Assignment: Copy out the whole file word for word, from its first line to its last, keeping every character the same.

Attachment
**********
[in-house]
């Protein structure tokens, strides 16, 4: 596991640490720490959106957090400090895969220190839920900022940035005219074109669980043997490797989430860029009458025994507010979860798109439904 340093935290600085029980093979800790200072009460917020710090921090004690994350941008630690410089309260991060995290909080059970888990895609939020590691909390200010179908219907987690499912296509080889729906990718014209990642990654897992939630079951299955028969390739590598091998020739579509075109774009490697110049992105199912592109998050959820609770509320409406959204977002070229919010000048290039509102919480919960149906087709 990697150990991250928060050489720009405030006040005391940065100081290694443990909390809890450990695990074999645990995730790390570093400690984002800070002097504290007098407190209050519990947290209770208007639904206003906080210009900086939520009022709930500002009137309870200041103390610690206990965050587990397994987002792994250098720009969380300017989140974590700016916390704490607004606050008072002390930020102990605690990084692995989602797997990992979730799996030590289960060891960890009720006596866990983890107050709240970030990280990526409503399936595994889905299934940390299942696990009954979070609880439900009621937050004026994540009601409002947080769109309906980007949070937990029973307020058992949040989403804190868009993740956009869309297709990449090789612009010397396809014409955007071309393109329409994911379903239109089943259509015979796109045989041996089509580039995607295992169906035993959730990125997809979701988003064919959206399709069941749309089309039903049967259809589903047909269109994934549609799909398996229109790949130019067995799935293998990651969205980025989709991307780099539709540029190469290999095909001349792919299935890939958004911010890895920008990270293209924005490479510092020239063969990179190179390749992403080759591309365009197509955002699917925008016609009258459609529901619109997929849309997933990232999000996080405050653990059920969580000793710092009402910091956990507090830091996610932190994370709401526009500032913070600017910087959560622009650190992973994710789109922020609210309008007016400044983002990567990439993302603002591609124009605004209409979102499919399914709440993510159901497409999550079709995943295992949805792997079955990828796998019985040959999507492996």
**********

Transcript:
[in-house]
């Protein structure tokens, strides 16, 4: 596991640490720490959106957090400090895969220190839920900022940035005219074109669980043997490797989430860029009458025994507010979860798109439904 340093935290600085029980093979800790200072009460917020710090921090004690994350941008630690410089309260991060995290909080059970888990895609939020590691909390200010179908219907987690499912296509080889729906990718014209990642990654897992939630079951299955028969390739590598091998020739579509075109774009490697110049992105199912592109998050959820609770509320409406959204977002070229919010000048290039509102919480919960149906087709 990697150990991250928060050489720009405030006040005391940065100081290694443990909390809890450990695990074999645990995730790390570093400690984002800070002097504290007098407190209050519990947290209770208007639904206003906080210009900086939520009022709930500002009137309870200041103390610690206990965050587990397994987002792994250098720009969380300017989140974590700016916390704490607004606050008072002390930020102990605690990084692995989602797997990992979730799996030590289960060891960890009720006596866990983890107050709240970030990280990526409503399936595994889905299934940390299942696990009954979070609880439900009621937050004026994540009601409002947080769109309906980007949070937990029973307020058992949040989403804190868009993740956009869309297709990449090789612009010397396809014409955007071309393109329409994911379903239109089943259509015979796109045989041996089509580039995607295992169906035993959730990125997809979701988003064919959206399709069941749309089309039903049967259809589903047909269109994934549609799909398996229109790949130019067995799935293998990651969205980025989709991307780099539709540029190469290999095909001349792919299935890939958004911010890895920008990270293209924005490479510092020239063969990179190179390749992403080759591309365009197509955002699917925008016609009258459609529901619109997929849309997933990232999000996080405050653990059920969580000793710092009402910091956990507090830091996610932190994370709401526009500032913070600017910087959560622009650190992973994710789109922020609210309008007016400044983002990567990439993302603002591609124009605004209409979102499919399914709440993510159901497409999550079709995943295992949805792997079955990828796998019985040959999507492996």